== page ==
Patrick was hired by the Cooperative to serve as "Energy Advisor," a position later retitled "Director of Member Services." Primary among his duties was the development and implementation of an energy conservation program required by the state and federal governments. A great part of his time was spent conducting energy audits. He visited customers' houses and compiled information for inclusion on a standard Cooperative form. He then submitted the form to a computer company which analyzed the information and provided the Cooperative with a printout containing recommendations for energy efficient measures. Patrick delivered the printout to the customer and answered questions with respect to the recommendations. He also furnished the customer with a list of recommended contractors in the area.


Patrick also recruited instructors to present safety programs to the line crew; made arrangements for energy conservation workshops, at which he assisted the manager in showing slide presentations prepared by the Cooperative; compiled articles for the Cooperative's magazine; prepared news releases to notify the public of preplanned power outages; secured a location for the Cooperative's annual meeting; investigated customer complaints; and assisted the crews by operating the radio and telephones during bad weather.


Unlike other nonmanagerial employees of the Cooperative, Patrick had a title, was salaried, and was furnished his own office. He planned his own work schedule and had the use of a company car during his working hours. He also attended, on a voluntary basis, staff meetings and seminars.


The Cooperative asserts that each of Patrick's duties bear the indicia of management status. In context, however, each of his duties more closely resembled a role existing within clearly defined policy parameters and conferring little, if any, discretionary authority.


The Cooperative emphasizes that Patrick developed and implemented the energy conservation program. Such an emphasis pales, however, in light of the fact that his "development" activities primarily involved following guidelines established by the state and federal governments. Patrick's "energy audit" duties were relatively routine. In most instances, Patrick essentially helped the customers complete standardized forms and interpret evaluations.2 Patrick's appearances before civic groups and school boards were equally routine. He merely arranged schedules for energy programs and assisted Cooperative managers in making a prepared slide presentation.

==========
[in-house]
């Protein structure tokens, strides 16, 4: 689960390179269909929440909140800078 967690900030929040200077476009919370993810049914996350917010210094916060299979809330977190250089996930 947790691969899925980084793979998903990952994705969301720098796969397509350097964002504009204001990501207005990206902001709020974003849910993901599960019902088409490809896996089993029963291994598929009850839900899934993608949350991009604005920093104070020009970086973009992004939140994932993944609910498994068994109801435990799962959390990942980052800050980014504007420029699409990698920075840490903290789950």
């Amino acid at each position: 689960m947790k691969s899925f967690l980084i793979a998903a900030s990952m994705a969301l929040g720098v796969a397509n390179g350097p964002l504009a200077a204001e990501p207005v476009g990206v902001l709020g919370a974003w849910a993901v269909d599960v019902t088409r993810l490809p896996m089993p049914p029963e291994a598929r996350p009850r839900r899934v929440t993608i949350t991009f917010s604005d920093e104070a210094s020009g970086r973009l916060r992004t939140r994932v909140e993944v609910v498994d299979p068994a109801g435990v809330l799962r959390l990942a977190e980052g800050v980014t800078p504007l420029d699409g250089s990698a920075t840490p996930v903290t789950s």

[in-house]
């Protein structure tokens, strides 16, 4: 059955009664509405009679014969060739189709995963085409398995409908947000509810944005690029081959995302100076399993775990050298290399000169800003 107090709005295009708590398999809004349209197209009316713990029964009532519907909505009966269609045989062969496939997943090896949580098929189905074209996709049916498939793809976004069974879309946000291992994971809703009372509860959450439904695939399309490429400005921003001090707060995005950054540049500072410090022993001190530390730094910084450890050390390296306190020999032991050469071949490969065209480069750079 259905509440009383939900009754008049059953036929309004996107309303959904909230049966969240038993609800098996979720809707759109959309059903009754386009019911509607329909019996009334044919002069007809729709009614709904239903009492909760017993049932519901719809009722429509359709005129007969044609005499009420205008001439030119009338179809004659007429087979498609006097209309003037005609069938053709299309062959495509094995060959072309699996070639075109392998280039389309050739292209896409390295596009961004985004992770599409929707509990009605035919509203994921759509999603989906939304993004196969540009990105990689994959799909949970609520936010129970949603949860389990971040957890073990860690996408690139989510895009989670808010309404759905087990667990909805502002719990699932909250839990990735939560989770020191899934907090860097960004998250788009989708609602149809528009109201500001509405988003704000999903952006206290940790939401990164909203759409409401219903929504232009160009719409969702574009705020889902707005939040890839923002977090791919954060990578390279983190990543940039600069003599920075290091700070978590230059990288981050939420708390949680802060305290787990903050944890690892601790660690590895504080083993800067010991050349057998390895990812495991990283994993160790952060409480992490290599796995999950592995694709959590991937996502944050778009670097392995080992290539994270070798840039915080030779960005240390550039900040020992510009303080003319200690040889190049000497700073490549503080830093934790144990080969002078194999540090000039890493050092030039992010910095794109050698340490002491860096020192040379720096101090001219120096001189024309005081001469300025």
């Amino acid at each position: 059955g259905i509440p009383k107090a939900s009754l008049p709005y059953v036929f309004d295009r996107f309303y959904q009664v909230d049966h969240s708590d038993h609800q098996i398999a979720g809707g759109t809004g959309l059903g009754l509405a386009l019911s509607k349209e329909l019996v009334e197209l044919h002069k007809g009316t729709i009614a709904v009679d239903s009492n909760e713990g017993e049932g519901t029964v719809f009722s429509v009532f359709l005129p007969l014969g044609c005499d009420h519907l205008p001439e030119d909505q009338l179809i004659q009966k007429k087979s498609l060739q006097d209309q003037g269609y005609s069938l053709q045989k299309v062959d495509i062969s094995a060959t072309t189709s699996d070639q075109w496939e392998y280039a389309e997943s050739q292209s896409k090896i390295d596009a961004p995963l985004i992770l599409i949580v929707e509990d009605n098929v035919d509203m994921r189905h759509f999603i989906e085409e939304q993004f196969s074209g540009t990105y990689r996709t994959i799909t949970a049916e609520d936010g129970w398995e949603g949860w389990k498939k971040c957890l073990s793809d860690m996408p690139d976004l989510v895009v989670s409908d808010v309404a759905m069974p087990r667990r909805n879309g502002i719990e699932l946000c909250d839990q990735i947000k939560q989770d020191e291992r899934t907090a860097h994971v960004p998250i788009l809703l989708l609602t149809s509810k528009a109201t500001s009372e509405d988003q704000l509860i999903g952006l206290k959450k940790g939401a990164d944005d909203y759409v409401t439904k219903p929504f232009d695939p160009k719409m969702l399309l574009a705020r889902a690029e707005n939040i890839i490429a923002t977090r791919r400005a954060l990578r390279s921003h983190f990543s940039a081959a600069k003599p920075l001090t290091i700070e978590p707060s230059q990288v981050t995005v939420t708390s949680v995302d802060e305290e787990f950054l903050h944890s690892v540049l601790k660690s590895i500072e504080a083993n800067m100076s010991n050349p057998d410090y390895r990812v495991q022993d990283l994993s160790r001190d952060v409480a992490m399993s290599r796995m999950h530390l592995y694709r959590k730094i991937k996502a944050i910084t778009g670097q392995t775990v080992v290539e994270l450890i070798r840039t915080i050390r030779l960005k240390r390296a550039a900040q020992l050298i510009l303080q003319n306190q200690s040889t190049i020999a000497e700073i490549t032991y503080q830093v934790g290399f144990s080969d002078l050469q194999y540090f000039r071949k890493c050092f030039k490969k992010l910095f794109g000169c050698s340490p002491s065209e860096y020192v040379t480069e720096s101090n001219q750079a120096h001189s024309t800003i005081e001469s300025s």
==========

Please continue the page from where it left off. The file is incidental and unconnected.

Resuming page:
Patrick edited information disseminated to the public through its monthly magazine and occasional news releases. This function, though, only entailed the assembly of articles from other sources. The news releases were prepared with the assistance of the office manager and were simply notices of preplanned power outages.


The Cooperative makes much of the fact that Patrick was responsible for investigating customer complaints. In handling such complaints, Patrick visited with the customer to determine billing errors. If any errors were found, Patrick's task was only to refer the conflict to the office manager for resolution.


Patrick's other duties were equally circumspect in scope and did not involve any substantial discretionary action. Nothing in the record suggests that responsibilities such as securing safety instructors, making arrangements for the site of the annual meeting and assisting operations crews during bad weather were tantamount to formulating and effectuating Cooperative policies.


It is true that Patrick enjoyed certain amenities and privileges not accorded other employees. These accommodations are not determinative of a managerial position where, as here, his exercise of discretion and judgment was circumscribed by established policy.


Patrick occupied a unique role with the Cooperative, and his duties differed somewhat from those of other nonsupervisory employees. He exercised some responsibility on a day-to-day basis. But viewing Patrick's duties as a whole, we find that he actually exercised limited discretion within a relatively small area of the Cooperative's activities. He neither formulated nor effectively controlled the programs and business of his employer. Thus, we agree with the Board's characterization of Patrick's duties as nonmanagerial in nature.




Managerial employees are excluded from the protections of the Act; nonmanagerial employees are fully covered. See NLRB v. Yeshiva University, 444 U.S. 672, 674, 100 S.Ct. 856, 858, 63 L.Ed.2d 115, 120 (1980)


The Cooperative responds that standardized forms were not used in all audits. Such a minor deviation does not elevate his duties beyond a "routine" level